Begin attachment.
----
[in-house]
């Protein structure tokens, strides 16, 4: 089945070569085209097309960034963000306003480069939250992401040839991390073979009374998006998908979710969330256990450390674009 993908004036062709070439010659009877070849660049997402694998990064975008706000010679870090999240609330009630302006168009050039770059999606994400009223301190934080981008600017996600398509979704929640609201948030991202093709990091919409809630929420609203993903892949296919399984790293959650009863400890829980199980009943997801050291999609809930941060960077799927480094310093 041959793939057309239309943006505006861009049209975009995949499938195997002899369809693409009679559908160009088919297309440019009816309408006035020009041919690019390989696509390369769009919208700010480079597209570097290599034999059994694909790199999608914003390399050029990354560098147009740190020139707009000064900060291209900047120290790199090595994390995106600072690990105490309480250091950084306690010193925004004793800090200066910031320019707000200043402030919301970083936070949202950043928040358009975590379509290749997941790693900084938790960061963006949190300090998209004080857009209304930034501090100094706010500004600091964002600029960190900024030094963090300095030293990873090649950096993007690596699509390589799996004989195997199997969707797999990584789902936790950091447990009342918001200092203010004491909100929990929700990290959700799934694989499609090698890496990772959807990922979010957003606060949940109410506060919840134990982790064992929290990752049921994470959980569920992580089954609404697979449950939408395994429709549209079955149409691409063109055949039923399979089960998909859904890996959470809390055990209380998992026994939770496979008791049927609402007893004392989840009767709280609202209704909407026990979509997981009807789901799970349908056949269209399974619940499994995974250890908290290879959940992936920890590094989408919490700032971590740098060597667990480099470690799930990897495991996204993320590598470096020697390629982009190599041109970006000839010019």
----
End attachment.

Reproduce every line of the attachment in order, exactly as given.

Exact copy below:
[in-house]
């Protein structure tokens, strides 16, 4: 089945070569085209097309960034963000306003480069939250992401040839991390073979009374998006998908979710969330256990450390674009 993908004036062709070439010659009877070849660049997402694998990064975008706000010679870090999240609330009630302006168009050039770059999606994400009223301190934080981008600017996600398509979704929640609201948030991202093709990091919409809630929420609203993903892949296919399984790293959650009863400890829980199980009943997801050291999609809930941060960077799927480094310093 041959793939057309239309943006505006861009049209975009995949499938195997002899369809693409009679559908160009088919297309440019009816309408006035020009041919690019390989696509390369769009919208700010480079597209570097290599034999059994694909790199999608914003390399050029990354560098147009740190020139707009000064900060291209900047120290790199090595994390995106600072690990105490309480250091950084306690010193925004004793800090200066910031320019707000200043402030919301970083936070949202950043928040358009975590379509290749997941790693900084938790960061963006949190300090998209004080857009209304930034501090100094706010500004600091964002600029960190900024030094963090300095030293990873090649950096993007690596699509390589799996004989195997199997969707797999990584789902936790950091447990009342918001200092203010004491909100929990929700990290959700799934694989499609090698890496990772959807990922979010957003606060949940109410506060919840134990982790064992929290990752049921994470959980569920992580089954609404697979449950939408395994429709549209079955149409691409063109055949039923399979089960998909859904890996959470809390055990209380998992026994939770496979008791049927609402007893004392989840009767709280609202209704909407026990979509997981009807789901799970349908056949269209399974619940499994995974250890908290290879959940992936920890590094989408919490700032971590740098060597667990480099470690799930990897495991996204993320590598470096020697390629982009190599041109970006000839010019």